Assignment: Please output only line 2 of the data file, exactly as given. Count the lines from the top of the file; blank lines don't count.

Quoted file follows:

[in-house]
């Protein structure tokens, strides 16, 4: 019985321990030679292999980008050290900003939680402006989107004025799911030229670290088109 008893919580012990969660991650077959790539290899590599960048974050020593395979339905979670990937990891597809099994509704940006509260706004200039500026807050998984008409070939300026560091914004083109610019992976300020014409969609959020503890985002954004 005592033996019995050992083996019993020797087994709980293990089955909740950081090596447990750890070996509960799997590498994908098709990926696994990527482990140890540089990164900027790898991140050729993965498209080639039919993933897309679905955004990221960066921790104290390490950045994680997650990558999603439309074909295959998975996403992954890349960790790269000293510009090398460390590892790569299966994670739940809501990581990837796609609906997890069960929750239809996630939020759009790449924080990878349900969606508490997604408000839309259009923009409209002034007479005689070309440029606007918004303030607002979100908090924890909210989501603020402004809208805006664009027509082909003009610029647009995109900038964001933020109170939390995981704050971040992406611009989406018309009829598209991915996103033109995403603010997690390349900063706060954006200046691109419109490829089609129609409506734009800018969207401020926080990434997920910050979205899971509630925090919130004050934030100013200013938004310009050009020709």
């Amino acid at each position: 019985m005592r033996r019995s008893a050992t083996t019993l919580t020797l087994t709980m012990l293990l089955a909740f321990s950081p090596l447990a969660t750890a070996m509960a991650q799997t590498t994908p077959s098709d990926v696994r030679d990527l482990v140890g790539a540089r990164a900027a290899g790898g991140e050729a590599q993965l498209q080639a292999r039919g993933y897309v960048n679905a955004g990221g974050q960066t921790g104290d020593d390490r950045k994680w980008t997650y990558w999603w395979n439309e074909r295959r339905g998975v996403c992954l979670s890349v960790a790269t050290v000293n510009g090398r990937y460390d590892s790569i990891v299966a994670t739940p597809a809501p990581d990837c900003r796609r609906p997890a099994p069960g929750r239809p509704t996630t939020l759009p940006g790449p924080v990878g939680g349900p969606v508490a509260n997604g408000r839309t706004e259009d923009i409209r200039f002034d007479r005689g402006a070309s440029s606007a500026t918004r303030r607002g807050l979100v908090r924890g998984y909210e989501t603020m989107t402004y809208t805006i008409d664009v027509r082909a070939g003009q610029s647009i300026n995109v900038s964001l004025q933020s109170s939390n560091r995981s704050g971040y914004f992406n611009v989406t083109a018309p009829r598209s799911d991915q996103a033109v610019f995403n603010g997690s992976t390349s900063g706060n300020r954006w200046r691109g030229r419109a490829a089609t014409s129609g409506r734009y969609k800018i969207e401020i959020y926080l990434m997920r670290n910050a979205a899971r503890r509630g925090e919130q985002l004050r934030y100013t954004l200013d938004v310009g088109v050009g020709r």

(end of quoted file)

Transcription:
């Protein structure tokens, strides 16, 4: 019985321990030679292999980008050290900003939680402006989107004025799911030229670290088109 008893919580012990969660991650077959790539290899590599960048974050020593395979339905979670990937990891597809099994509704940006509260706004200039500026807050998984008409070939300026560091914004083109610019992976300020014409969609959020503890985002954004 005592033996019995050992083996019993020797087994709980293990089955909740950081090596447990750890070996509960799997590498994908098709990926696994990527482990140890540089990164900027790898991140050729993965498209080639039919993933897309679905955004990221960066921790104290390490950045994680997650990558999603439309074909295959998975996403992954890349960790790269000293510009090398460390590892790569299966994670739940809501990581990837796609609906997890069960929750239809996630939020759009790449924080990878349900969606508490997604408000839309259009923009409209002034007479005689070309440029606007918004303030607002979100908090924890909210989501603020402004809208805006664009027509082909003009610029647009995109900038964001933020109170939390995981704050971040992406611009989406018309009829598209991915996103033109995403603010997690390349900063706060954006200046691109419109490829089609129609409506734009800018969207401020926080990434997920910050979205899971509630925090919130004050934030100013200013938004310009050009020709």